Suppose the underlying BagService returns a bag with flight ID = 1, traveller ID = 1, and status = new. Consider the following GET implementation:

protected void doGet(HttpServletRequest request, HttpServletResponse response)
	throws ServletException, IOException {
	Pattern pattern = Pattern.compile("^/?.*?/bags/(.*)$");
	Matcher matcher = pattern.matcher(request.getRequestURI());
	if (matcher.matches()) {
		String bagId =;

		Bag bag = bagService.retrieveBag(bagId);

		XStream xstream = new XStream();
		xstream.alias("bag", Bag.class);
		xstream.alias("traveller", Traveller.class);
		xstream.alias("flight", Flight.class);
		xstream.useAttributeFor(Bag.class, "id");
		xstream.useAttributeFor(Traveller.class, "id");
		xstream.useAttributeFor(Flight.class, "id");

		String xml = xstream.toXML(bag);

When you query this URL, it returns the following:

<bag id="1">
  <flight id="1"/>
  <traveller id="1"/>

Where to go from here?

I chose the example code to show the power of URLs without too much underlying communication. For other services, you might need to process XML structures uploaded to the REST service. XStream also helps there. For example, to deserialize a bag, you should call:

Bag bag = (Bag) xstream.fromXML(xml);

Clients and applications

So far, this article has described the implementation on the server side. The code implemented on the client side is very similar. You can share the data classes Flight, Traveller, and Bag with the client, and use the XStream API to serialize and deserialize the XML. The only new part on the client is connecting to a URL and reading the content or posting content. The URL connection provided by the Java class library makes this easy:

String xml = "<newinput>input</newinput>";

URL url = new URL("");
URLConnection connection = url.openConnection();

// set POST
Writer output = new OutputStreamWriter(connectiongetOutputStream());

// display result
BufferedReader input = new BufferedReader(
	new InputStreamReader(connection.getInputStream()));

String decodedString;
while ((decodedString = input.readLine()) != null) {

Interoperability with a technology like Ruby on Rails

Although REST doesn't have an exact specification for how to implement it, out-of-the-box support for REST is increasing. Instead of following standards, you need to follow some conventions. For example, Ruby on Rails offers ActiveResource. If you follow the Rails conventions for URLs and output formats, it's easy to connect a Rails Web client to a Java RESTful Web service with minimal overhead.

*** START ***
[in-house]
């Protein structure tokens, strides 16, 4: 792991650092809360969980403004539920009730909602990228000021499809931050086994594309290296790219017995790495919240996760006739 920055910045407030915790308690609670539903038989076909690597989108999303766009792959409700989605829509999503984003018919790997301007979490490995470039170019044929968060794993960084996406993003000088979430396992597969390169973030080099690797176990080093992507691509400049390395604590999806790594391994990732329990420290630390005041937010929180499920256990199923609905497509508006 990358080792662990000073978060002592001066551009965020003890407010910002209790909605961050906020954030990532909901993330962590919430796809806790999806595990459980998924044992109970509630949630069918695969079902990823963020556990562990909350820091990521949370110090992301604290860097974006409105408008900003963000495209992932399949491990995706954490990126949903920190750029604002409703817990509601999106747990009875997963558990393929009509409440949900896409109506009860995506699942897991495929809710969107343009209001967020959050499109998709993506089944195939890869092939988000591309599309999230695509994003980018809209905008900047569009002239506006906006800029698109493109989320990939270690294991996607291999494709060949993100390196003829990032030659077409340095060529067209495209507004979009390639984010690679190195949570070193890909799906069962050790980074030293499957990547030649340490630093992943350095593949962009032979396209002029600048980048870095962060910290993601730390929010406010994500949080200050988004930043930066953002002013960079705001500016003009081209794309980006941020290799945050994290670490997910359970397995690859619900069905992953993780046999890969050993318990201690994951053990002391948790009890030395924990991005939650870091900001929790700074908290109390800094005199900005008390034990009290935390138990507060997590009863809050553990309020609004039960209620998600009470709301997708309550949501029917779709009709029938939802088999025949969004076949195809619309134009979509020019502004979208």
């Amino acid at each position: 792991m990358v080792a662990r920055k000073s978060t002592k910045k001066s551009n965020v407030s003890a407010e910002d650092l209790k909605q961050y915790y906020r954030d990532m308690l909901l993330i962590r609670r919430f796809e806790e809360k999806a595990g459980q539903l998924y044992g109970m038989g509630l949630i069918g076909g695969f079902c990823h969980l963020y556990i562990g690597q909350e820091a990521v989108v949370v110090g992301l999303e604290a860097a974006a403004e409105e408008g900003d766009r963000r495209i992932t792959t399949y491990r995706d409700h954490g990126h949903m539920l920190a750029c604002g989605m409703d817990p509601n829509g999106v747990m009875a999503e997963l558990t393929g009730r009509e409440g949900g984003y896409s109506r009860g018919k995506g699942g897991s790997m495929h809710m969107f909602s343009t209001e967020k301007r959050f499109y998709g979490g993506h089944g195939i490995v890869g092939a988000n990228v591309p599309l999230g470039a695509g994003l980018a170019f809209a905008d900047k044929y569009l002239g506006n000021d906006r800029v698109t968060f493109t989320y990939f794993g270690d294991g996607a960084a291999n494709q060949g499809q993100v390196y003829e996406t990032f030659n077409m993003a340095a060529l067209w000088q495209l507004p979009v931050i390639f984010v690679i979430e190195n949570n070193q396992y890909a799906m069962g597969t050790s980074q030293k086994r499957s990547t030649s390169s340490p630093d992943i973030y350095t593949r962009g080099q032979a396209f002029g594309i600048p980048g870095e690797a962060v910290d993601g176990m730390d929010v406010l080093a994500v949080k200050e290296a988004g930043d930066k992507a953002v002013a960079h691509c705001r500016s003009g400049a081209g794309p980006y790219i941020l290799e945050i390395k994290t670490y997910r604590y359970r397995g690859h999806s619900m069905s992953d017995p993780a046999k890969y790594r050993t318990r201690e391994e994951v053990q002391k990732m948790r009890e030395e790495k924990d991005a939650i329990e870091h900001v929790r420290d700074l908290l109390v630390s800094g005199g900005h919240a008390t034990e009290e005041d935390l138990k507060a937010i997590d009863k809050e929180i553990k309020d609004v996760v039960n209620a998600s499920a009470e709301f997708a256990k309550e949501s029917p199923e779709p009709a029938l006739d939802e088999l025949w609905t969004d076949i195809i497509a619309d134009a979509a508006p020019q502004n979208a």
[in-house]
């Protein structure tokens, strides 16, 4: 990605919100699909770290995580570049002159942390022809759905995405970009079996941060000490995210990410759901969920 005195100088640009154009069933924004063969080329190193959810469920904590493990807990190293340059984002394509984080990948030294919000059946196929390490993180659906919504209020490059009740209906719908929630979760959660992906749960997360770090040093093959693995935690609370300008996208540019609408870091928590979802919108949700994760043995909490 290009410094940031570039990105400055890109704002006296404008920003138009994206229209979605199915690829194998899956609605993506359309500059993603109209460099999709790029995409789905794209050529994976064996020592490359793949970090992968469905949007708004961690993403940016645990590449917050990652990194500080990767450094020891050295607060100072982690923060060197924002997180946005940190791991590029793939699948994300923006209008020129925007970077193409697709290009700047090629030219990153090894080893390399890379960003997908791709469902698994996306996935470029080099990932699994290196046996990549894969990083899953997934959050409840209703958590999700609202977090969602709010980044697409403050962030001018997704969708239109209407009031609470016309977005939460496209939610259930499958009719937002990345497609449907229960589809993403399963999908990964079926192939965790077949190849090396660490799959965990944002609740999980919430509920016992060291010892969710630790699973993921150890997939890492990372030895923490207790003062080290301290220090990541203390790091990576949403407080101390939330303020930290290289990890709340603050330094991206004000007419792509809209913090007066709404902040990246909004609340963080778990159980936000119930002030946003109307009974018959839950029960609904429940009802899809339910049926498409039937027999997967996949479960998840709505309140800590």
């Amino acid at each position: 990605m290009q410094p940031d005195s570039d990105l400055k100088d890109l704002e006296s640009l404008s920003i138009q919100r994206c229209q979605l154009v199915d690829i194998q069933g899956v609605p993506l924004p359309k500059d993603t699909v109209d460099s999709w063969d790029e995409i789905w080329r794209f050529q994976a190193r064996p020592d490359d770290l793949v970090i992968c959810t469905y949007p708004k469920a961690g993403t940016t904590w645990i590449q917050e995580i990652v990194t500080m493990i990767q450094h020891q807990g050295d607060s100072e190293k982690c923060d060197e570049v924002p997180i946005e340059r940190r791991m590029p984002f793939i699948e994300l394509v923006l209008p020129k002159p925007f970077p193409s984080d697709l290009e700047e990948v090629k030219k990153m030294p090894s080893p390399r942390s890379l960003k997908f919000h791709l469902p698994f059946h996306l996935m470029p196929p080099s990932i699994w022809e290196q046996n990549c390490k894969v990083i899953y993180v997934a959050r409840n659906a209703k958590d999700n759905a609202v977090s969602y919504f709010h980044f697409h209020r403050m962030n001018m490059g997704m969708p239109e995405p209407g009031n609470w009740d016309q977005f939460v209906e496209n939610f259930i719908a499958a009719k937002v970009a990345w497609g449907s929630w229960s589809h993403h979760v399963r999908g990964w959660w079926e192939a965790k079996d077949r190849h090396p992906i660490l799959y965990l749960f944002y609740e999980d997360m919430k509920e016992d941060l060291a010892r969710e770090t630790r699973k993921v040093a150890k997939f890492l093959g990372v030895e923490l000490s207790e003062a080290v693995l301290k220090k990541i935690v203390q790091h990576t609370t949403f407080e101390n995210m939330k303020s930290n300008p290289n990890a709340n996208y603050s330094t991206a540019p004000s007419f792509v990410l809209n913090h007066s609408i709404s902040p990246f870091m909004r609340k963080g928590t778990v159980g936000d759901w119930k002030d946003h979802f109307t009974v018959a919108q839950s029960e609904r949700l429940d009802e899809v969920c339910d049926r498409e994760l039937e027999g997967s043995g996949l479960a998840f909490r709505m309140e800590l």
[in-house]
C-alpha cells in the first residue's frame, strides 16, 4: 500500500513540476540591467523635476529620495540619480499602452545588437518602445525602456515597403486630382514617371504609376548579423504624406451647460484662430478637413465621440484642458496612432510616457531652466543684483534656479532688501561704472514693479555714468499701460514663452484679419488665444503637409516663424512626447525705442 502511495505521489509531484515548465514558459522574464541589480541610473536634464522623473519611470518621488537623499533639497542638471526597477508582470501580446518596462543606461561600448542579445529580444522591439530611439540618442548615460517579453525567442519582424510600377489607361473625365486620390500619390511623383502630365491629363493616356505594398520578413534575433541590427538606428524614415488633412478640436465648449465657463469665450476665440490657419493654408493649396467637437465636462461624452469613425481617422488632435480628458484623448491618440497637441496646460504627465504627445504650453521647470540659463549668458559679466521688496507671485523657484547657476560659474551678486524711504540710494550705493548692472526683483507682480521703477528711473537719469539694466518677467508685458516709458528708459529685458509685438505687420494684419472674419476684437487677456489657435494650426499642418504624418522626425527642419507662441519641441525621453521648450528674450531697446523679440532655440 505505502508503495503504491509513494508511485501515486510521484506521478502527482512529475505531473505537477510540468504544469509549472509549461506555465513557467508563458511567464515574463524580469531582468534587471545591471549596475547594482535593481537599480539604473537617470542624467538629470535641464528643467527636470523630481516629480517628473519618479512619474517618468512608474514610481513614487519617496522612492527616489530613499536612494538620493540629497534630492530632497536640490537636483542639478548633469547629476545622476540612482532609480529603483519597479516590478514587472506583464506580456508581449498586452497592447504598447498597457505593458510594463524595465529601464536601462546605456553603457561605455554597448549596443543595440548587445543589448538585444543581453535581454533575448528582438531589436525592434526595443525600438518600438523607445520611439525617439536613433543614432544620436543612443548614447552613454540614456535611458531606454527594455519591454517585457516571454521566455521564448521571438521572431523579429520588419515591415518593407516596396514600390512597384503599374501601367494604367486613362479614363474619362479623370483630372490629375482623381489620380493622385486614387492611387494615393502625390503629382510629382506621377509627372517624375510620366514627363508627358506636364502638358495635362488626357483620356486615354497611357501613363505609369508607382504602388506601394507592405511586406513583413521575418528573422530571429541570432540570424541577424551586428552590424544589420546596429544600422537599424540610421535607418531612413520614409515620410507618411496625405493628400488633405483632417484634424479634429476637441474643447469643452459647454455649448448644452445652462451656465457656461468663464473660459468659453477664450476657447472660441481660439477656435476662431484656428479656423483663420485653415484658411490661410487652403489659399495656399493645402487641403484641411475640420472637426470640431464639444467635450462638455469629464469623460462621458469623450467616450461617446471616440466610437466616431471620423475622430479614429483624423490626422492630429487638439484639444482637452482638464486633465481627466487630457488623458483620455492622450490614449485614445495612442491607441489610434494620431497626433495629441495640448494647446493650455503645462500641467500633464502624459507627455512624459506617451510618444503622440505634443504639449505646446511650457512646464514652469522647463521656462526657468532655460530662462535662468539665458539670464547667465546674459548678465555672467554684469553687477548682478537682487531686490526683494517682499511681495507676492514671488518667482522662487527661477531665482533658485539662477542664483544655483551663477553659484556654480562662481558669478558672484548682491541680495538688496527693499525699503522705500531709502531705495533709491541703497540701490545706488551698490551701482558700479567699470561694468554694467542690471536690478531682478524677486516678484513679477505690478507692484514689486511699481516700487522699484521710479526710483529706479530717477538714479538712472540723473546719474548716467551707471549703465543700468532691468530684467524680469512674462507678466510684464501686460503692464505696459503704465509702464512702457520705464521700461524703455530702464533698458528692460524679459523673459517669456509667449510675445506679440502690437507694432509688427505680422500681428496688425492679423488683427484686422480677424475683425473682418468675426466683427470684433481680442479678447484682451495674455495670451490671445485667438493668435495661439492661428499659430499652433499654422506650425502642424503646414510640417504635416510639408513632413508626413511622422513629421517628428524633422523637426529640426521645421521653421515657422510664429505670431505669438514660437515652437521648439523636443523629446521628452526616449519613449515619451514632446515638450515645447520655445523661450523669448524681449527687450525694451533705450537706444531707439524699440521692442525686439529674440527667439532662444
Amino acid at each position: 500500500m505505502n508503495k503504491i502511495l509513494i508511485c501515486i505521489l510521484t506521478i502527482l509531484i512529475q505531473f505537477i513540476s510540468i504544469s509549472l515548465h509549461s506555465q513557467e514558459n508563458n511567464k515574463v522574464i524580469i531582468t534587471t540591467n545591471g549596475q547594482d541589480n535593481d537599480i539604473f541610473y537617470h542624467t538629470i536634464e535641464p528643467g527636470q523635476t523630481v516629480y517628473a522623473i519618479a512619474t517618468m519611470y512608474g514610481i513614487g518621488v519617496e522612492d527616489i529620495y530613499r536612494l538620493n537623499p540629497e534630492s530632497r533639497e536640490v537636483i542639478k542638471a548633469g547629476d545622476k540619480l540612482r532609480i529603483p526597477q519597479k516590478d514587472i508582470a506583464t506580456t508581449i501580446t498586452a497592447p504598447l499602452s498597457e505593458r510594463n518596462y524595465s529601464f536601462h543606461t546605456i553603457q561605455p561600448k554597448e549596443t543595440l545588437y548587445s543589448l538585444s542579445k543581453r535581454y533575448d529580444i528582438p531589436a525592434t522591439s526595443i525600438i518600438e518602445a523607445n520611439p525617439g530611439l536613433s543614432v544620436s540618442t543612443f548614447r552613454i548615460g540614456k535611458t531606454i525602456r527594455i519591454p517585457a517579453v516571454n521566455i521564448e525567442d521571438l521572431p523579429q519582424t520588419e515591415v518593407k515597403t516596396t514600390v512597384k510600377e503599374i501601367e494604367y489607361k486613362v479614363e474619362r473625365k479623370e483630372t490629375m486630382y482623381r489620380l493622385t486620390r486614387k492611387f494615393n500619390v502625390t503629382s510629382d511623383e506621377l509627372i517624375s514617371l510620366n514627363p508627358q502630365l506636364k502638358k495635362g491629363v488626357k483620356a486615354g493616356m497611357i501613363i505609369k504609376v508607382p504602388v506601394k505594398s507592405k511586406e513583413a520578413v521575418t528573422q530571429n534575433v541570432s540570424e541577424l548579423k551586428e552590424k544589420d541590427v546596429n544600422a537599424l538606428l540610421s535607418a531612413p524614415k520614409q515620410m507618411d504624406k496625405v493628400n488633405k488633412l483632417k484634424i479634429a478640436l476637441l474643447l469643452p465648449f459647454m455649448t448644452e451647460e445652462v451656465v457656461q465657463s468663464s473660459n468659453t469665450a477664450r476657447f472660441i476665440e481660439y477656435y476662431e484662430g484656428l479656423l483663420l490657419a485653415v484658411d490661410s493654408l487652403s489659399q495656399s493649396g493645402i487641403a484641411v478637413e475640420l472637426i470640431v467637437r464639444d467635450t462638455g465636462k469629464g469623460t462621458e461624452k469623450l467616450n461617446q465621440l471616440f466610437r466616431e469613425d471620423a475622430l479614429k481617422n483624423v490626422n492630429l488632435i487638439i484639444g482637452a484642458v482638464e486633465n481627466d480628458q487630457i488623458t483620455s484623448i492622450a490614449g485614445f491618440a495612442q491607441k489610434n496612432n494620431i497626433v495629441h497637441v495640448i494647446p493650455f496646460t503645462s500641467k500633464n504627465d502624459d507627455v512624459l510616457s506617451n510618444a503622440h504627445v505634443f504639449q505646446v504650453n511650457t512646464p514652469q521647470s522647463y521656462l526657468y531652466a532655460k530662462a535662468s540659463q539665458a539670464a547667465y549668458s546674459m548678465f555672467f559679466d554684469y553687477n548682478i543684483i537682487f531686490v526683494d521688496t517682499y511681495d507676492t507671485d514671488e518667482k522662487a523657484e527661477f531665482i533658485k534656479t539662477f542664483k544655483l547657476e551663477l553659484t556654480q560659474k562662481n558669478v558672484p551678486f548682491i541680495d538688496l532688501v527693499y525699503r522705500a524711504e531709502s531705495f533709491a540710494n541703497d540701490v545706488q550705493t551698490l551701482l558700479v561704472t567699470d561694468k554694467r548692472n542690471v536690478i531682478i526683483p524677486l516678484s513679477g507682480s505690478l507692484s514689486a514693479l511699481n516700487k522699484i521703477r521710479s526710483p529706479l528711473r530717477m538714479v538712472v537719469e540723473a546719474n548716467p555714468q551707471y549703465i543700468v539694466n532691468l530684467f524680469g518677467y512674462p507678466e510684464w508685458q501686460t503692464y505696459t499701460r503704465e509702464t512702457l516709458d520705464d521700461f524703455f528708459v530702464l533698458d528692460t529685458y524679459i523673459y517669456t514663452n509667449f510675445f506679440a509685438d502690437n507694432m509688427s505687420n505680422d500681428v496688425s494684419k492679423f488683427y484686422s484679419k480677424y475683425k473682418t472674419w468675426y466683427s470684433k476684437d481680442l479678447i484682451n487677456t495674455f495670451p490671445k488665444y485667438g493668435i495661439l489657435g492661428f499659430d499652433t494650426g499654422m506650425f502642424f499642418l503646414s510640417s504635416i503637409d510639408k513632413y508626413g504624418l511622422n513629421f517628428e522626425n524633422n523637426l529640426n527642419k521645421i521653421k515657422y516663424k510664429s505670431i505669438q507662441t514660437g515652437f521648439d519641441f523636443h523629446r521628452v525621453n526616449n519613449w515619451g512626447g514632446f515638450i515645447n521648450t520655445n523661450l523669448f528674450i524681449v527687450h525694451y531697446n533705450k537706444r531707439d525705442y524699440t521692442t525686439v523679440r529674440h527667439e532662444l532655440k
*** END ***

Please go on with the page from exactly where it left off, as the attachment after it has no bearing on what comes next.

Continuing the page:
Scalability and migration to heavyweight SOA

As your application environment grows, it's likely you'll abstract away from the REST implementation details more and more. After a certain level of growth and abstraction, the point comes where the heavy machinery might turn out to be cheaper than your initial lightweight technology. It shouldn't be too hard to extract the actual business logic behind the services and rewrap it in a SOAP package in the new environment.

Find your own application for RESTful SOA!

The airplane company was just an example to illustrate this article. An actual airplane company should go for the heavyweight technology right away. If you work for a smaller company, it might require some imagination to visualize how the SOA and REST principles are best used in practice. Take some time to think about this: It'll pay for itself in the long run!


Sample code of servletx-restfulsoa.zip2657KB



  • How to create a REST protocol (Joe Gregorio,, December 2004): Follow these steps to create your protocol-guidance for the benefits of REST and to avoid common pitfalls.
  • The power of the URL line (Jon Udell, Tangled in the Threads, August 2001): Learn the distinct advantages of the human-friendly URL-line and the greater value of getting XML out of a Web service than sending XML into a service.
  • IBM XML certification: Find out how you can become an IBM-Certified Developer in XML and related technologies.
  • XML technical library: See the developerWorks XML Zone for a wide range of technical articles and tips, tutorials, standards, and IBM Redbooks.
  • developerWorks technical events and webcasts: Stay current with technology in these sessions.
  • The technology bookstore: Browse for books on these and other technical topics.